Investing.com - Gold and silver prices were under pressure on
Wednesday, as market players prepared for the outcome of the
Federal Reserve's policy meeting and news on the fate of its bond
On the Comex division of the New York Mercantile Exchange, gold
futures for April delivery fell to a session low of $1,345.70 a
troy ounce, the weakest since March 12.
Gold last traded at $1,346.40 an ounce during U.S. morning
hours, down 0.93%, or $12.60. Prices lost 1.01%, or $13.90 an
ounce, on Tuesday to settle at $1,359.00.
Futures were likely to find support at $1,338.00 a troy ounce,
the low from March 11 and resistance at $1,392.60, the high from
Meanwhile, silver for May delivery slumped 0.7%, or 14.4 cents,
to trade at $20.71 a troy ounce. Silver ended Tuesday's session
down 1.94%, or 41.3 cents, to settle at $20.86 an ounce.
Silver futures were likely to find support at $20.62 a troy
ounce, the low from March 10 and resistance at $21.25, the high
from March 18.
Traders turned their attention to the Fed's policy statement
later in the session, amid expectations for a further reduction in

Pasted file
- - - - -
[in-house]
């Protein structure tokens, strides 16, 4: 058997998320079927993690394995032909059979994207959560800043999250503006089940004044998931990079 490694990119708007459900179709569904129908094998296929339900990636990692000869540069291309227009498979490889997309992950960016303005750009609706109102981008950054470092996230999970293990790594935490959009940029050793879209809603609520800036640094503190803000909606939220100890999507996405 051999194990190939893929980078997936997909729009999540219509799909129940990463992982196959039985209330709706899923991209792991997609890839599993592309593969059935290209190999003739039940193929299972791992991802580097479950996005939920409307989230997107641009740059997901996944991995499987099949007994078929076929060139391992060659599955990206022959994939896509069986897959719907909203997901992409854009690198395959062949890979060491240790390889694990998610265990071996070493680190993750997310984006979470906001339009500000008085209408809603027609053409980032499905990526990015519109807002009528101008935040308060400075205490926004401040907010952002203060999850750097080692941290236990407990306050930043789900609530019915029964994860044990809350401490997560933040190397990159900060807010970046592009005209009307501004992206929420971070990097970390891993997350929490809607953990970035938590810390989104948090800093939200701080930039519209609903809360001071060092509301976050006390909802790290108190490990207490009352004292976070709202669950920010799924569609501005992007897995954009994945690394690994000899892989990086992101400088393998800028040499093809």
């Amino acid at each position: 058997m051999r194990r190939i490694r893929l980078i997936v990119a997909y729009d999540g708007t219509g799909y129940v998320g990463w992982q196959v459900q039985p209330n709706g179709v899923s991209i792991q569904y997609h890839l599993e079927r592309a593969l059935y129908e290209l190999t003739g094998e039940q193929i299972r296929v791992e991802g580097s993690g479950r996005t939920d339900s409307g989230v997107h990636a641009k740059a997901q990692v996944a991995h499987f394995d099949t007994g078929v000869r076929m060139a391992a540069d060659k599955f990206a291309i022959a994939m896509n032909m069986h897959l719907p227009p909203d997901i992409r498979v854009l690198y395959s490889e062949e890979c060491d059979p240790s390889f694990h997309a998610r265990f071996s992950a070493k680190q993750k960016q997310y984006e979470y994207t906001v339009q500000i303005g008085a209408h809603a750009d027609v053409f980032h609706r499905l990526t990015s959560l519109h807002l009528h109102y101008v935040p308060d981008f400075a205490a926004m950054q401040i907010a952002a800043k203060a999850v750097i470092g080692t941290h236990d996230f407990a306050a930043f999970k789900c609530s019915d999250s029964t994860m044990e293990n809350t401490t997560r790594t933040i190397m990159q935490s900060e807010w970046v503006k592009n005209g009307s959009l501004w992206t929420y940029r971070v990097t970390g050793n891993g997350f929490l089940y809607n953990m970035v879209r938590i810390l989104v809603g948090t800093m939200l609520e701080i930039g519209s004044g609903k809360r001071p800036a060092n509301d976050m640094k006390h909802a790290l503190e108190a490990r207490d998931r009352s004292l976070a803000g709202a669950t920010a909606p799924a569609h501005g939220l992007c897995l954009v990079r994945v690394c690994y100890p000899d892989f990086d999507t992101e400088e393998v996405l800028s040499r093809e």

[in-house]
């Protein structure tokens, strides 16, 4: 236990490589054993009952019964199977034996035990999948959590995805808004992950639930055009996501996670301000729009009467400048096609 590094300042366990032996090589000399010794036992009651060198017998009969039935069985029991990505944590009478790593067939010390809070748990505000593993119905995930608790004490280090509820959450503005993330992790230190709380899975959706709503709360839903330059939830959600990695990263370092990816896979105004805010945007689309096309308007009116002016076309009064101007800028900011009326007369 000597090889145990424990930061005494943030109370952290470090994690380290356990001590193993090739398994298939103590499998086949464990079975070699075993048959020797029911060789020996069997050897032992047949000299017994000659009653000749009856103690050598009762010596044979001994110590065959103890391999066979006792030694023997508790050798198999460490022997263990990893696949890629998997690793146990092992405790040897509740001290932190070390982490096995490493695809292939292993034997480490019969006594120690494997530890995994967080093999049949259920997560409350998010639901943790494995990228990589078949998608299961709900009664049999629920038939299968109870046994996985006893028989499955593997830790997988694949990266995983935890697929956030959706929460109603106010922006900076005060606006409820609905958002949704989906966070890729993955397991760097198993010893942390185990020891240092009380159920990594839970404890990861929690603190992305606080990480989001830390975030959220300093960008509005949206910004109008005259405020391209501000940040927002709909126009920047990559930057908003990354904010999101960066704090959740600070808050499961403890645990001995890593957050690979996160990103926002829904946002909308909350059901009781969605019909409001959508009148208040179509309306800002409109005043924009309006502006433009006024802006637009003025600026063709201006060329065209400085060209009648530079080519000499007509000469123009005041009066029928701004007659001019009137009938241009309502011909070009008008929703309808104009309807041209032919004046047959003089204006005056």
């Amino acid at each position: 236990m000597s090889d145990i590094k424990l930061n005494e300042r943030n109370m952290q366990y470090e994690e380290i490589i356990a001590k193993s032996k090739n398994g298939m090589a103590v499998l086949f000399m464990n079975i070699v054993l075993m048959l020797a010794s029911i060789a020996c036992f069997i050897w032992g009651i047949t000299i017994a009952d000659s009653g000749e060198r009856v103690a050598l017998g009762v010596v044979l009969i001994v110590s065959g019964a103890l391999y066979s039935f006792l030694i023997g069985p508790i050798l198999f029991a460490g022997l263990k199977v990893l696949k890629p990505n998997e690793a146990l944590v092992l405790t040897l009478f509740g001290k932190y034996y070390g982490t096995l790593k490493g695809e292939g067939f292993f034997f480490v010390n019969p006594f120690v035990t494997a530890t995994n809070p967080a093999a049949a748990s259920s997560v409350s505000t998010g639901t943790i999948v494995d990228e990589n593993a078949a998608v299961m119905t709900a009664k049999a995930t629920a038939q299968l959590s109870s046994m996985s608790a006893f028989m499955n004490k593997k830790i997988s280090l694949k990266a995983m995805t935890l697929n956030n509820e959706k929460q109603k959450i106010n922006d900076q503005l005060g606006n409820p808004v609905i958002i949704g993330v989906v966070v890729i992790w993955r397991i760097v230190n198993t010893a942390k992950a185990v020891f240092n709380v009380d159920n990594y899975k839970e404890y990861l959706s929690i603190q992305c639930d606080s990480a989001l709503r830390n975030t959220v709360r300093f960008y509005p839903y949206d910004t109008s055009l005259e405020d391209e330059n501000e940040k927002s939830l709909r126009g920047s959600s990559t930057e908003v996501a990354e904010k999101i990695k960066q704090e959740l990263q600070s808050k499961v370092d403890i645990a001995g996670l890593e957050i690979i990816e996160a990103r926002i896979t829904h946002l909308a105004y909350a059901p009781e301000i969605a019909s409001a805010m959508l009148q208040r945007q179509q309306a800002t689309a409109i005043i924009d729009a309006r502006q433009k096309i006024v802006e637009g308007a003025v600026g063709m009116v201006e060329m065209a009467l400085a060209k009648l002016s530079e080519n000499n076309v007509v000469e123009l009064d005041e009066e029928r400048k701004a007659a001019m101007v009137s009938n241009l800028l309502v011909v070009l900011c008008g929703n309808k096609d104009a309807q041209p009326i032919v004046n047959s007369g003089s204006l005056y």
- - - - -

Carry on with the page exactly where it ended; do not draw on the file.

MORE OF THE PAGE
its monthly bond buying program to $55 billion from the current $65
The central bank was also expected to change its 6.5%
unemployment threshold to keep its fund rate near zero into
The Fed meeting is to be followed by a press conference with
Janet Yellen and the bank is also to publish its forecasts on
inflation and economic growth.
Demand for safe haven assets weakened on Tuesday after Russian
President Vladimir Putin said that Russia isn't seeking "a
partition of Ukraine", signaling that Russia's moves in Ukraine
would be limited.
The comments came during a speech to a joint session of
parliament in Moscow, a day after the president recognized the
results of Sunday's referendum in Crimea, which saw a majority of
voters chose to split from Ukraine.
Uncertainty over the situation in Ukraine has weighed on global
sentiment over the past few weeks and boosted demand for the
Elsewhere on the Comex, copper futures for May delivery fell
0.76%, or 2.2 cents, to trade at $2.929 a pound, as investors
remained concerned over the health of China's property sector.
The industrial metal fell to $2.908 a pound on March 12, the
lowest since July 2010, amid indications the Chinese economy could
be running out of steam.
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